A Caltech Library Service

A study of the vibrational characteristics of two multistory buildings

Foutch, Douglas Allen (1976) A study of the vibrational characteristics of two multistory buildings. EERL Report, 76-03. California Institute of Technology , Pasadena, CA. (Unpublished)

PDF - Accepted Version
See Usage Policy.


Use this Persistent URL to link to this item:


Forced vibration tests and associated analysis of two multistory buildings are described. In one case, the dynamic properties of the building measured during the tests are compared to those predicted by simple analytical models. A three-dimensional finite element model of the second building was constructed for the purpose of evaluating the accuracy of this type of analysis for predicting the observed dynamic properties of the structure. Forced vibration tests were performed on Millikan Library, a nine-story reinforced concrete shear wall building. Measurements of three-dimensional motions of approximately 50 points on each of six floors (including the basement) were taken for excitation in the N-S and E-W directions. The results revealed a complex interaction between lateral and vertical load carrying systems in both directions The results also suggest that a significant change in the foundation response of the structure occurred in the stiffer N-S direction during the San Fernando earthquake. This phenomenon was investigated through the use of two analytical models of the building which included the effects of soil-structure interaction. The Ralph M. Parsons World Headquarters building, a twelvestory steel frame structure, was also tested. The natural frequencies, three-dimensional mode shapes, and damping coefficients of nine modes of vibration were determined. Other features of this investigation included the study of nonlinearities associated with increasing levels of response and the measurement of strain in one of the columns of the structure during forced excitation. The dynamic characteristics of the building determined by these tests are compared to those predicted by a finite element model of the structure. The properties of primarily translational modes are predicted reasonably well; but adequate predictions of torsional motions were not obtained. The comparison between measured and predicted strains suggests that estimates of stress obtained from finite element analyses of buildings should be within 25 percent of those experienced by the structure for a known excitation.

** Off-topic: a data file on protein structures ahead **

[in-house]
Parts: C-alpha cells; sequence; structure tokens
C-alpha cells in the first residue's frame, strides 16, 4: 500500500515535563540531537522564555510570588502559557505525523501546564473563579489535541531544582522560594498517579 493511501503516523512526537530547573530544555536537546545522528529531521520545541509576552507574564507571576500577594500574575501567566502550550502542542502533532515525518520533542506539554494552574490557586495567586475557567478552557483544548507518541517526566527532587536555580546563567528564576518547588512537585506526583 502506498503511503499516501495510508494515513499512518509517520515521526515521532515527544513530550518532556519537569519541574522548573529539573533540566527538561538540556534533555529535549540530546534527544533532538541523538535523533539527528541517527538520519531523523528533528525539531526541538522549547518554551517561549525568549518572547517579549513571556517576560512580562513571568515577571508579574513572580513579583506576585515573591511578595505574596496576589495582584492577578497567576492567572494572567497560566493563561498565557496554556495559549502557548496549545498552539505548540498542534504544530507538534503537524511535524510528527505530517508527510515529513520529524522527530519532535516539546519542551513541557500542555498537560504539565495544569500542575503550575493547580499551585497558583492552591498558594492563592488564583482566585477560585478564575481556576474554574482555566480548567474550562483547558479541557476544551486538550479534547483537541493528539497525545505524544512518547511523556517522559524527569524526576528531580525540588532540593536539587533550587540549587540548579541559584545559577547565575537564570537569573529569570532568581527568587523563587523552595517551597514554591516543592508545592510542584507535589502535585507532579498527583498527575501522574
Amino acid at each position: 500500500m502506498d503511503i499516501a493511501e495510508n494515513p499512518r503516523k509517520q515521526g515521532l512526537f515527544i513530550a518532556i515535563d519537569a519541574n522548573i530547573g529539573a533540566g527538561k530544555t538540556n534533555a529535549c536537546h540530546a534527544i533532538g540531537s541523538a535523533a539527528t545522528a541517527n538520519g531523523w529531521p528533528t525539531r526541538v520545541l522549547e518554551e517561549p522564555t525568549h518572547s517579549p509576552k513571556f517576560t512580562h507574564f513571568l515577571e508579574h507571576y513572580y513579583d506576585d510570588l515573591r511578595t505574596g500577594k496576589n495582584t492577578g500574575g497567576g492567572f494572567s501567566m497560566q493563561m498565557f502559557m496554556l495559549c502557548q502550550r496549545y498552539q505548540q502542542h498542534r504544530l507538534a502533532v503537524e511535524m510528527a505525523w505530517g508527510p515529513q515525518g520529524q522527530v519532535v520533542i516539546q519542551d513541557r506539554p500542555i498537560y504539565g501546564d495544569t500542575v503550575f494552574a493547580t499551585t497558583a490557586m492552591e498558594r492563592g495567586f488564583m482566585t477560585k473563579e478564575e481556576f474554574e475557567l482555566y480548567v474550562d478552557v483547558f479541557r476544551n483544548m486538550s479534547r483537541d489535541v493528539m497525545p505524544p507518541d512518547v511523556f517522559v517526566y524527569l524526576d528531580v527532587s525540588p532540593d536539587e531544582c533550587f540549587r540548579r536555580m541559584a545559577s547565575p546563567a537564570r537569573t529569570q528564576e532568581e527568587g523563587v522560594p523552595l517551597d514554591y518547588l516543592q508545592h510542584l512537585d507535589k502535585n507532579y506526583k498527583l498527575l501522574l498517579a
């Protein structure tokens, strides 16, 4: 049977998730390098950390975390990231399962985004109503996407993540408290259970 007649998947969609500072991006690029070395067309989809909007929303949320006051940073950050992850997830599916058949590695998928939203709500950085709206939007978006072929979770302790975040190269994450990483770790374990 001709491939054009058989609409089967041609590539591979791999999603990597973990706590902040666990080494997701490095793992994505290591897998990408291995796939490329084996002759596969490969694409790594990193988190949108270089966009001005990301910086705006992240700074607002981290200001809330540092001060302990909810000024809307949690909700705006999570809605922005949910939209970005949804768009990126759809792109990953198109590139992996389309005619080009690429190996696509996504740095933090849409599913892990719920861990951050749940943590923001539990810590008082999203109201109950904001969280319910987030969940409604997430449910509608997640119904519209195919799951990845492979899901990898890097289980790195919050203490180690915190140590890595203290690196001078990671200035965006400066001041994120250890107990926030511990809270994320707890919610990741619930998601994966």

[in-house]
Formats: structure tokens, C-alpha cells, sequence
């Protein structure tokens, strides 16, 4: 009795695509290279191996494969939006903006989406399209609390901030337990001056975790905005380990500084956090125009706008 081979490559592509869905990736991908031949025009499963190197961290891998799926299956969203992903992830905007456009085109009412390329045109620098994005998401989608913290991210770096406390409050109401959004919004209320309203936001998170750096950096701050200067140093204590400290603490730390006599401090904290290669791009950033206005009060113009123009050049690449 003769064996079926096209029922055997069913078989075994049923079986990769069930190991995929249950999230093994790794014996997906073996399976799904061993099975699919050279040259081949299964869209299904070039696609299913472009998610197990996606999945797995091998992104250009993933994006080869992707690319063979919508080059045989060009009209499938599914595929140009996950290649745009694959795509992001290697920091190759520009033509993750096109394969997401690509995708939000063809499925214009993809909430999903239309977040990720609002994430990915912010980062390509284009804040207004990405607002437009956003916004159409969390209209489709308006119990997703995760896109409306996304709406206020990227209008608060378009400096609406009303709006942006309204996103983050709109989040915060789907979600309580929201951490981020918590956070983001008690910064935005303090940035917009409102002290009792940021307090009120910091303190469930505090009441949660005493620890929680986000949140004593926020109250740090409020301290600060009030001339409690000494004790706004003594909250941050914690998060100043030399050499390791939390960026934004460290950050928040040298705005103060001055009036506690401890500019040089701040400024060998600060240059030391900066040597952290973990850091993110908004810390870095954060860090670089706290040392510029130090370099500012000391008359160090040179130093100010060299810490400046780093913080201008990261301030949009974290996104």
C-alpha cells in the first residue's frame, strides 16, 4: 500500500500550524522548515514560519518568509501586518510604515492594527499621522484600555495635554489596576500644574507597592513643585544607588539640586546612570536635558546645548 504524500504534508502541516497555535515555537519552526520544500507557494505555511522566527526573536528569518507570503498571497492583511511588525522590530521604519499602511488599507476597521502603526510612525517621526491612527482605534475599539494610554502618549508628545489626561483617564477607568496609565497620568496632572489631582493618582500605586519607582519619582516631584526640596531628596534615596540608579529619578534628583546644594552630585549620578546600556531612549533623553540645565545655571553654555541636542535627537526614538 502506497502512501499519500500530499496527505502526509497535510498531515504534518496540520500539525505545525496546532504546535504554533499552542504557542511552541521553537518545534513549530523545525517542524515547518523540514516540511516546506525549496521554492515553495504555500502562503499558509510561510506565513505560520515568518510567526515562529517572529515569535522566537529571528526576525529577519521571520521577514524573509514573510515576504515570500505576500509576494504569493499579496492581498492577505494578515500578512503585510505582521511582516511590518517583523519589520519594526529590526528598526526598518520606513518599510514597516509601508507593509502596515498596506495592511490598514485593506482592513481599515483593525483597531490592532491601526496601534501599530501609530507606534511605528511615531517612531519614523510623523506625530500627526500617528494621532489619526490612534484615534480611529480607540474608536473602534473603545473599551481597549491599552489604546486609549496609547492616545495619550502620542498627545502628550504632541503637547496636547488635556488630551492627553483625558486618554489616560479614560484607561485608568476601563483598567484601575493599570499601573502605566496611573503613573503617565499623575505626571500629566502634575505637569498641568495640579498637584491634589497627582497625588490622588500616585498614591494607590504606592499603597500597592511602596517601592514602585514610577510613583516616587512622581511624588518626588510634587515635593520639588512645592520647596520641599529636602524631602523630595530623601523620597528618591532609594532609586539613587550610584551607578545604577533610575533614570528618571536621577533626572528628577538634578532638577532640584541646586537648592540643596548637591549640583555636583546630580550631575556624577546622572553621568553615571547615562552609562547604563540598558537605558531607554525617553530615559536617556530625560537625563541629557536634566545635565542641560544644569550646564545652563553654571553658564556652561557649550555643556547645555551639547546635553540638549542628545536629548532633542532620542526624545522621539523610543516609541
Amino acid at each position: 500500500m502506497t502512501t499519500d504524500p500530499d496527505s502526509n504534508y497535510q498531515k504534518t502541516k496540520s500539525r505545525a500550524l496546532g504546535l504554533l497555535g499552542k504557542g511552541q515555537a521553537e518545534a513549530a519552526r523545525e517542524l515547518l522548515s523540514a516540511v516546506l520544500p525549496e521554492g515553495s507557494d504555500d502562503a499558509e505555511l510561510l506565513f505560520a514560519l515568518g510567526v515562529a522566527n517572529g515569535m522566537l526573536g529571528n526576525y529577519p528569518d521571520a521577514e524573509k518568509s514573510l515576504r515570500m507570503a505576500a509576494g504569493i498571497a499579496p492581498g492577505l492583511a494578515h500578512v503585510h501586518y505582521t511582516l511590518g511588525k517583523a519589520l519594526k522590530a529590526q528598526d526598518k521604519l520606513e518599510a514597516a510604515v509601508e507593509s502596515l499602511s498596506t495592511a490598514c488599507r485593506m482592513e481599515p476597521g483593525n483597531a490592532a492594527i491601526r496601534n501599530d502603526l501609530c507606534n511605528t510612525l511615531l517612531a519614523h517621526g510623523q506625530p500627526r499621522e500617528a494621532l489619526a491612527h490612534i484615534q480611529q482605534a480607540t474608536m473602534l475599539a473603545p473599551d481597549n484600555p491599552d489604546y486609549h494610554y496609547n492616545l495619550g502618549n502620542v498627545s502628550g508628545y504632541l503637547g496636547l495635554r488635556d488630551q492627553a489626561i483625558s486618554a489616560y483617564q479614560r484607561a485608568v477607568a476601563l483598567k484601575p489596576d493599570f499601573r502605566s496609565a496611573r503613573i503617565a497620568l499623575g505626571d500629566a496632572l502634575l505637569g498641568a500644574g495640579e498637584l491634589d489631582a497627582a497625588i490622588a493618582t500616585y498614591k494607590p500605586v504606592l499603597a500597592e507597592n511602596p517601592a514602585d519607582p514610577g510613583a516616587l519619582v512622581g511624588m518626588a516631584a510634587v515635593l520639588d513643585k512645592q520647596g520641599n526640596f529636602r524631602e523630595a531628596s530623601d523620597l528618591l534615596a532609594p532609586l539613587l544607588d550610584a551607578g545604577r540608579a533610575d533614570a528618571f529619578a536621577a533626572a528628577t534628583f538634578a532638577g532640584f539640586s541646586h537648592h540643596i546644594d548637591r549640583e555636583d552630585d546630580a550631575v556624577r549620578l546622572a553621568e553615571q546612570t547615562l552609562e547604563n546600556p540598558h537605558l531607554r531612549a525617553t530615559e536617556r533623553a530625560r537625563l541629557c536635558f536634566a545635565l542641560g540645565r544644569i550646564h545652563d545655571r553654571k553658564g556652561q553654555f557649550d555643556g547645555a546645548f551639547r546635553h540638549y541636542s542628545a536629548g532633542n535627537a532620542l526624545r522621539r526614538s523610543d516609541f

Item Type:Report or Paper (Technical Report)
Related URLs:
URLURL TypeDescription ItemAlso published as author's PhD thesis
Additional Information:PhD, 1977
Group:Earthquake Engineering Research Laboratory
Series Name:EERL Report
Issue or Number:76-03
Record Number:CaltechEERL:1976.EERL-76-03
Persistent URL:
Usage Policy:You are granted permission for individual, educational, research and non-commercial reproduction, distribution, display and performance of this work in any format.
ID Code:26428
Deposited By: Imported from CaltechEERL
Deposited On:04 Dec 2001
Last Modified:13 Aug 2021 23:34

Repository Staff Only: item control page